“The general who wins the battle makes many calculations in his temple before the battle is fought… The general who loses makes but a few calculations before hand… It is by attention to this point that I can foresee who is likely to win or to lose”
Over the holidays I was sitting on the couch with my family watching Jim Carrey as the Grinch. In one scene the Grinch was sucking the content of peoples’ houses up the chimney in his giant vacuum cleaner – the Grinch was stealing Christmas!
The same sucking sounds can be heard in businesses around the world, except the Grinch usually wears a more traditional suit. In a recent study, authors Paul Kocourek, Jim Newfrock, and Reggie Van Lee found that in the last five years more shareholder value had been sucked away by poor business strategy, poor strategy execution and bad management decisions than by all the recent compliance scandals combined (including Enron, Nortel and others).
Of 1200 companies studied with a market capitalization of one billion or more, just less than a third destroyed shareholder value. Of those, less than five percent were due to issues of compliance and ninety five percent of the losses were due to management teams that stumbled on basic business strategy. The failures fit into three groups – failure to react (or react appropriately) to competitive pressures, ineffectiveness forecasting of customer demand and cost overruns on M&A integrations.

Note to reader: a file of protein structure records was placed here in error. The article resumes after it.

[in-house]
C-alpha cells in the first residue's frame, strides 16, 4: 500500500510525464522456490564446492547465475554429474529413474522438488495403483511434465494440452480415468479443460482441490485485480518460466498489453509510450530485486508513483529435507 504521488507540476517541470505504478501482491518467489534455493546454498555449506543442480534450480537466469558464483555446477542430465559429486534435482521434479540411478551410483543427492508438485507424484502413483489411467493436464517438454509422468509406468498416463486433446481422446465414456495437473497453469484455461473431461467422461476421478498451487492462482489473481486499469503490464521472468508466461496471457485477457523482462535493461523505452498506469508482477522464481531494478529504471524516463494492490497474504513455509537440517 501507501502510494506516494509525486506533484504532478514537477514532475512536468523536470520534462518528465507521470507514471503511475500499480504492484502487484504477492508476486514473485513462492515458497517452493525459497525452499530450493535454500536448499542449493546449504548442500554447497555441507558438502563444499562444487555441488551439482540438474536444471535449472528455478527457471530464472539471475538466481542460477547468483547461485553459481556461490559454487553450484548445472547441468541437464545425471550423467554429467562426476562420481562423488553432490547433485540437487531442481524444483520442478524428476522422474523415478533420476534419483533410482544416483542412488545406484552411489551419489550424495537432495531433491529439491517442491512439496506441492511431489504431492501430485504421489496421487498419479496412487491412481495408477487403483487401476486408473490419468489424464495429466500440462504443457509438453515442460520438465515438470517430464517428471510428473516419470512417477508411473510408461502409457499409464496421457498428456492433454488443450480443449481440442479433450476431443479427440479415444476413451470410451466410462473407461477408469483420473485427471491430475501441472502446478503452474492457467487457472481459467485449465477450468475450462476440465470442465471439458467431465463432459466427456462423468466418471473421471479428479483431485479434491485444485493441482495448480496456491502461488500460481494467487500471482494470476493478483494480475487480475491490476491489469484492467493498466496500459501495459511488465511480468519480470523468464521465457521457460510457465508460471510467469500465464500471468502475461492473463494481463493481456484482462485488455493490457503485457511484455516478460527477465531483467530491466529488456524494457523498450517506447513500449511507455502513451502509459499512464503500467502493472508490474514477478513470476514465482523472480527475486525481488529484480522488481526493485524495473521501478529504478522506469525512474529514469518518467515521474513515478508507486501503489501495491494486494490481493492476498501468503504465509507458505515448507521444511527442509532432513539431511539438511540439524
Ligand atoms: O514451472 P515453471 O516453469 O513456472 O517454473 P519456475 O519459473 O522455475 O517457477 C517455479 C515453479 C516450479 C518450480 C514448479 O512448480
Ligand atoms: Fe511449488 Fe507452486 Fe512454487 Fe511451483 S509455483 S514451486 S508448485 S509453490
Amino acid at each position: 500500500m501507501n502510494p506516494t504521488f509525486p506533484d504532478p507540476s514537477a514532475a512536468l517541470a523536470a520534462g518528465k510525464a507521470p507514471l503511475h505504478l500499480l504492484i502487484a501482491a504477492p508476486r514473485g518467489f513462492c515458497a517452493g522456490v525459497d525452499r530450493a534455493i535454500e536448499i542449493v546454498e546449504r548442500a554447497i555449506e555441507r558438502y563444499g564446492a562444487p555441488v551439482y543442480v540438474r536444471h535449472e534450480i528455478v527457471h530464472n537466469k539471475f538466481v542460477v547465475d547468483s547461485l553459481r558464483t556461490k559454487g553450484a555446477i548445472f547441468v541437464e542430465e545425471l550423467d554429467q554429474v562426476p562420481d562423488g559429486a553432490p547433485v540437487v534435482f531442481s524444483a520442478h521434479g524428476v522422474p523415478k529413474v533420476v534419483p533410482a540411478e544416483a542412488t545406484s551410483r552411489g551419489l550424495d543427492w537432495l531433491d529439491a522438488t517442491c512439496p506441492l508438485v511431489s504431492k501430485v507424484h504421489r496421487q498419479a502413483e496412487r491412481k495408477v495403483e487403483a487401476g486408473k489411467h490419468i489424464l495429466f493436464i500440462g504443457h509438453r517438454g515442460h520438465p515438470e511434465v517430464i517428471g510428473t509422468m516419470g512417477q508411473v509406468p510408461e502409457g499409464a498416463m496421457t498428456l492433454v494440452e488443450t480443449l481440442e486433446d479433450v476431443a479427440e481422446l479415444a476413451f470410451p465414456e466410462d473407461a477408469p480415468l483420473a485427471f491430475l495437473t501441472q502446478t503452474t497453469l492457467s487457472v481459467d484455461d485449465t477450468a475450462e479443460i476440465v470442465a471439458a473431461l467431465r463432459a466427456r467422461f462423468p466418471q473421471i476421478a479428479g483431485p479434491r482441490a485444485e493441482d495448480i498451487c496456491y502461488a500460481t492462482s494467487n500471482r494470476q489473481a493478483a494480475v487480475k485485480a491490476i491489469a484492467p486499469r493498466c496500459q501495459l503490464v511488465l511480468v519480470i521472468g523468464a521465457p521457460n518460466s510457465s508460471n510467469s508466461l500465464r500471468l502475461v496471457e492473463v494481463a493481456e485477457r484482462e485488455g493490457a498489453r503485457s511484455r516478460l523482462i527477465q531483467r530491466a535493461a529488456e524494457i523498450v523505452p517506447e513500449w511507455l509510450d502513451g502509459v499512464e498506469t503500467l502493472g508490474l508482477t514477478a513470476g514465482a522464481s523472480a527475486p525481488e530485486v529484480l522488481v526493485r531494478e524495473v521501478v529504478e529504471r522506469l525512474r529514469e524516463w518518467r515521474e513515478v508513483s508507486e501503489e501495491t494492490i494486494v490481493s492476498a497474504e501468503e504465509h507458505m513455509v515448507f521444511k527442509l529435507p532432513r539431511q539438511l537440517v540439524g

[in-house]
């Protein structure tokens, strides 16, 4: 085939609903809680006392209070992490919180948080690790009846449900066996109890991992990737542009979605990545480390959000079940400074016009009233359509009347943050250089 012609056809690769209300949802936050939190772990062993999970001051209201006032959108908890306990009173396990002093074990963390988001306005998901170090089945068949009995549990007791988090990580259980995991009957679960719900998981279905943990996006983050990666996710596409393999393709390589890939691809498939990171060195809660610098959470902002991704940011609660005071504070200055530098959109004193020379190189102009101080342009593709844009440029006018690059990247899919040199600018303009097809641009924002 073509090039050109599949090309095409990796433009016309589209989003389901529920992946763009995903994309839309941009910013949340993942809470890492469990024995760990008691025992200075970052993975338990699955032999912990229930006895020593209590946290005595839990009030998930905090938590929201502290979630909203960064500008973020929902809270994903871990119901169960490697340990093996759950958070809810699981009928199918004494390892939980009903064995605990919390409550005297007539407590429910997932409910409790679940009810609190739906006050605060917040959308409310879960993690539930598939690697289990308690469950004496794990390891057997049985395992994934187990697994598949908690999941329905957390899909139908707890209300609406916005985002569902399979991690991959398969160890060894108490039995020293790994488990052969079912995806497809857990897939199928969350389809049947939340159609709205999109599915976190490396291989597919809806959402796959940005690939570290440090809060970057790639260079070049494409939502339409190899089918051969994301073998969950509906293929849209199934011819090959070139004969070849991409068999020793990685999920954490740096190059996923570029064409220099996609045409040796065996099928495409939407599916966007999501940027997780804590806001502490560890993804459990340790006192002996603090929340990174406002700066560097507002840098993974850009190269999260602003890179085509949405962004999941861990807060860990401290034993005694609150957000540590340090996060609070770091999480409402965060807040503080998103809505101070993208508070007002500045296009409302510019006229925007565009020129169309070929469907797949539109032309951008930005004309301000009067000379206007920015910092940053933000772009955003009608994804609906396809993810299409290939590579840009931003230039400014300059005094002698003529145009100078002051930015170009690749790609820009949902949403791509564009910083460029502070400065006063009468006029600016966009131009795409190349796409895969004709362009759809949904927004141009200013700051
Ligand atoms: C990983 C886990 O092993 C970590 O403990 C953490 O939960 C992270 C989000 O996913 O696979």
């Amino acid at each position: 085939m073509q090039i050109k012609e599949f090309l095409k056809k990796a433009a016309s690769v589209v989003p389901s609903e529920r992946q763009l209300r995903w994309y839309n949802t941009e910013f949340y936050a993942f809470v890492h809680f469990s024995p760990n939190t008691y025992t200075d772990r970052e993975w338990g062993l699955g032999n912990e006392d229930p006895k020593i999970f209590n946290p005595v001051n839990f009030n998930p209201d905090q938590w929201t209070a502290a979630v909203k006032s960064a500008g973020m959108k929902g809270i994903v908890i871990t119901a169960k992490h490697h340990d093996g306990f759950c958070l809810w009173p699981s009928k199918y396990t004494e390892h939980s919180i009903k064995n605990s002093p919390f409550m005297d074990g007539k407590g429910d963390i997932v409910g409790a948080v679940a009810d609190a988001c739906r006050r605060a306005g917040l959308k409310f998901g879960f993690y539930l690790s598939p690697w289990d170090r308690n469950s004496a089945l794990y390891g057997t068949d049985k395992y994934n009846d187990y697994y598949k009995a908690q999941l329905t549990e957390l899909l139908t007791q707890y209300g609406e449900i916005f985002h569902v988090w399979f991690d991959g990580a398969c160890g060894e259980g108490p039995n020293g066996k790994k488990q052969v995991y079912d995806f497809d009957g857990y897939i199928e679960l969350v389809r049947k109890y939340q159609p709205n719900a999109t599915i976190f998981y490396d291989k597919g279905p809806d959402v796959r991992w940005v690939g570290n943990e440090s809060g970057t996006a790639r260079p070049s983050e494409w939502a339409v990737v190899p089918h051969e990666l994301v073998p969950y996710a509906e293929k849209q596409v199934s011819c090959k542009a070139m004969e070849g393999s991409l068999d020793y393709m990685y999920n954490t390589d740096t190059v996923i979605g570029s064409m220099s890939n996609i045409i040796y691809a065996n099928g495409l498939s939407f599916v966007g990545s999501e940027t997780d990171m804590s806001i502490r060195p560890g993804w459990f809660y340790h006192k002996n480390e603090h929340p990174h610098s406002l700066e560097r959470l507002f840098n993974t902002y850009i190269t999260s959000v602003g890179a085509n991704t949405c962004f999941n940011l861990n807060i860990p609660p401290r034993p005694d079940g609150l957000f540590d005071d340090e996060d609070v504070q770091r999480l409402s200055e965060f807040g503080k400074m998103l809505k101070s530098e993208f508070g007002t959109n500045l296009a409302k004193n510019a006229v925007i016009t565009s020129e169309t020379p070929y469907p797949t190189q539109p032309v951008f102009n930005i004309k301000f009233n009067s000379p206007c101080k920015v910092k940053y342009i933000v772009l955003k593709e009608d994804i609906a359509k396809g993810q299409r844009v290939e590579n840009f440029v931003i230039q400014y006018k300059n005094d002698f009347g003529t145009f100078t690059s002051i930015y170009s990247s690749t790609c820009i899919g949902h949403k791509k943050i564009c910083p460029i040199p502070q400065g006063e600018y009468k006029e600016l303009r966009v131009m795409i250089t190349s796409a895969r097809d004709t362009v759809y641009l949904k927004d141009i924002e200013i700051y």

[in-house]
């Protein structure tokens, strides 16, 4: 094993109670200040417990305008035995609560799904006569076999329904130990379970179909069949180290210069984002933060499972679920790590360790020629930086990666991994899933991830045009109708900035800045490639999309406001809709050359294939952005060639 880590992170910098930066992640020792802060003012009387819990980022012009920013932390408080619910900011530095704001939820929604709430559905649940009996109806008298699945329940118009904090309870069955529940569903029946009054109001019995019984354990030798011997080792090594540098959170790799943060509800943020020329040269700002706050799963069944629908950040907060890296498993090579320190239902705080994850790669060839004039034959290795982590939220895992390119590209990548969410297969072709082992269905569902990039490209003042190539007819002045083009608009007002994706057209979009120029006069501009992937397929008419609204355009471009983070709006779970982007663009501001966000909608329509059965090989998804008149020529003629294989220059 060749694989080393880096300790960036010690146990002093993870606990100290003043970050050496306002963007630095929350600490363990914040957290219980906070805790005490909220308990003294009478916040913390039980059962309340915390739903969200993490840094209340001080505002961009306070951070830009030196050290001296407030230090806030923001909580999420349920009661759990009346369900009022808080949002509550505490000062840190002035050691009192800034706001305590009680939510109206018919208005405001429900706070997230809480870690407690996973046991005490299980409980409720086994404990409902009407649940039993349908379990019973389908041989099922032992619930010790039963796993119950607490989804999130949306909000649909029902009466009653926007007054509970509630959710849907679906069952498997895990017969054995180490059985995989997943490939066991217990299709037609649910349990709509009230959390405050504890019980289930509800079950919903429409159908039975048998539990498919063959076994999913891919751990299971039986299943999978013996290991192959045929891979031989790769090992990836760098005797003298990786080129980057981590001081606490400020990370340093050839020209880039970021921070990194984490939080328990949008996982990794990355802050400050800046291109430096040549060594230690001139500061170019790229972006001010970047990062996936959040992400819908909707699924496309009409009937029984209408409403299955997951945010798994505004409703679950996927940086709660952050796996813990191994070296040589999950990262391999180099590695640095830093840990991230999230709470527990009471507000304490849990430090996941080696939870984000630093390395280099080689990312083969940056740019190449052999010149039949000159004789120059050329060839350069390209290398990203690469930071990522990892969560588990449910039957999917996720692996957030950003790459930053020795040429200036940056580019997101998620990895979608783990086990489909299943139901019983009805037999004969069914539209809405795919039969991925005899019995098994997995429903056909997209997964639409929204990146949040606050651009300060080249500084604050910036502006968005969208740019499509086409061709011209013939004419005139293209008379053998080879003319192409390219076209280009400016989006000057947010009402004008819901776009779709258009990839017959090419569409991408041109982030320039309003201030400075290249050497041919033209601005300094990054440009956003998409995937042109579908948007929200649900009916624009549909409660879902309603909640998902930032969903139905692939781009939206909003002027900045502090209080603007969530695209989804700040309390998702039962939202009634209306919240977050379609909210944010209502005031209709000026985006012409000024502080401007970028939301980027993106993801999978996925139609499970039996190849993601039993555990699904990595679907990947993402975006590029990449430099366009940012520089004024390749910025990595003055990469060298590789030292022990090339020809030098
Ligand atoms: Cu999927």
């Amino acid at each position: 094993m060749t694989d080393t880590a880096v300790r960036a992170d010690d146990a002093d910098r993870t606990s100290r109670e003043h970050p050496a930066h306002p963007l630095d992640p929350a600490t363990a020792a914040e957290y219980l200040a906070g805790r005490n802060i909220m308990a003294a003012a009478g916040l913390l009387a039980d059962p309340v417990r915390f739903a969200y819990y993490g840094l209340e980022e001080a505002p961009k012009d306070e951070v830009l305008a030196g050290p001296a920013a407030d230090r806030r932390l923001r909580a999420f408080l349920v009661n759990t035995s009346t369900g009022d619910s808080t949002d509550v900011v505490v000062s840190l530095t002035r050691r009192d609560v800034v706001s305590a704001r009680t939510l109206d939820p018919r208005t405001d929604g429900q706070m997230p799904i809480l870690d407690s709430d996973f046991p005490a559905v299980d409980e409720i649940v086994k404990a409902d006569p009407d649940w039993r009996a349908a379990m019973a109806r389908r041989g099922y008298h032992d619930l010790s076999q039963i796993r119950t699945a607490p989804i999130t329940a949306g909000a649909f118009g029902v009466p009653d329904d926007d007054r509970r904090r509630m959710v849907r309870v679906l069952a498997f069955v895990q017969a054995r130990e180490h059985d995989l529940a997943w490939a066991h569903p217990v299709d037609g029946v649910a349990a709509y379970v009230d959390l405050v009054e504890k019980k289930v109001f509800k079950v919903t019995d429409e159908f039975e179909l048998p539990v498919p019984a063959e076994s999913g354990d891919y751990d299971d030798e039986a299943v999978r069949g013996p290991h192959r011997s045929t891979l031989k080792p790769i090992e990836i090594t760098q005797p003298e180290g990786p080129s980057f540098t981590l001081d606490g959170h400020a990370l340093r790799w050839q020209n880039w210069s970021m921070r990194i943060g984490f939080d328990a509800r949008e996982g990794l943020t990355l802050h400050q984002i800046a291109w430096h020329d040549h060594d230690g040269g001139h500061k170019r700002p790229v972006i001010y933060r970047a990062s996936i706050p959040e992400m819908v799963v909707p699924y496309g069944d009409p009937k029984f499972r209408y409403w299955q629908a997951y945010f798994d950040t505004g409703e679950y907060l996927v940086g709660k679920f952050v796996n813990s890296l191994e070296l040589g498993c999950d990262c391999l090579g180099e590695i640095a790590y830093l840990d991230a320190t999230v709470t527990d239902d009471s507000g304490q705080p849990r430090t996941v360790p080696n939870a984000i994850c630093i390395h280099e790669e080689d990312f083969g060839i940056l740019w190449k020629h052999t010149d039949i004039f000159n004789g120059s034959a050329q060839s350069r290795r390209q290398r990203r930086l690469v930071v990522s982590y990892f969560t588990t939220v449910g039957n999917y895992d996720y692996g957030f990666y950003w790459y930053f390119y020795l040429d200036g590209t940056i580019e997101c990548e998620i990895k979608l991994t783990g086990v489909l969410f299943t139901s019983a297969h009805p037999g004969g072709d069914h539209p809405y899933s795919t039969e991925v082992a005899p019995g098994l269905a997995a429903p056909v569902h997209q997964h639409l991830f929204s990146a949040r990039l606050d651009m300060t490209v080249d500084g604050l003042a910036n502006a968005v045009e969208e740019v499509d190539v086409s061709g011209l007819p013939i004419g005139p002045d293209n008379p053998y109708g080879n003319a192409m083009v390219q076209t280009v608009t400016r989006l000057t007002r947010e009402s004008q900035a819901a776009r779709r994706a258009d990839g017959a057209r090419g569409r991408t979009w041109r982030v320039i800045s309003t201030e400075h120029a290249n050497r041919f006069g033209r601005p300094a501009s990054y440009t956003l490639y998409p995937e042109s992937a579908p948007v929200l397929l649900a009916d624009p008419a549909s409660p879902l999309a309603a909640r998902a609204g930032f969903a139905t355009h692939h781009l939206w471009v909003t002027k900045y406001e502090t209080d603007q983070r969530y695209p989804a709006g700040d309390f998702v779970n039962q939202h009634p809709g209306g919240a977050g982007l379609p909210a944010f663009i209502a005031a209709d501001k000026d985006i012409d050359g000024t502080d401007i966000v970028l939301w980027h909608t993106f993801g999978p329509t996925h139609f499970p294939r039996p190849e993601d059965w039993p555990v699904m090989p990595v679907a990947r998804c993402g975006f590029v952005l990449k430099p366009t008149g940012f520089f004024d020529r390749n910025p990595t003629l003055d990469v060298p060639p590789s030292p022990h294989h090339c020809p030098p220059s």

Many companies have reacted to the headline grabbing issues of corporate compliance and for sure these issues need to be addressed but not at the expense of pushing business strategy to the sidelines. To thrive in the current business environment companies need to do much more than comply with regulations. They must be proactive in addressing business risk by understanding and anticipating the full range of threats and opportunities to their businesses. Risk management must be embedded in strategic planning. Companies must develop business strategies that protect and enhance shareholder value.
Take time this year to define your business strategy, identify areas of business risk and develop early-warning systems. Expand the definition of risk beyond market, legal, and natural hazards and consider other threats that can have a long-term impact on company performance. (Changes in customer turnover, price pressure, and brand impairment are some areas to consider). Additionally organizational behavior issues, management and cultural factors can also influence strategy. Examples are misaligned incentives, communications breakdowns and systems and structures that don’t support the business strategy.
Take time in 2005 to do a real strategic plan. It is all too easy to skip over developing a strategy with disastrous results. Don’t let the Grinch steal your business!
1. Sun Tzu “The Art of War” New York Buccaneer Books 1996
2. Paul Kocourek, Jim Newfrock, and Reggie Van Lee It’s Time to Take Your SOX Off www. strategy-business.com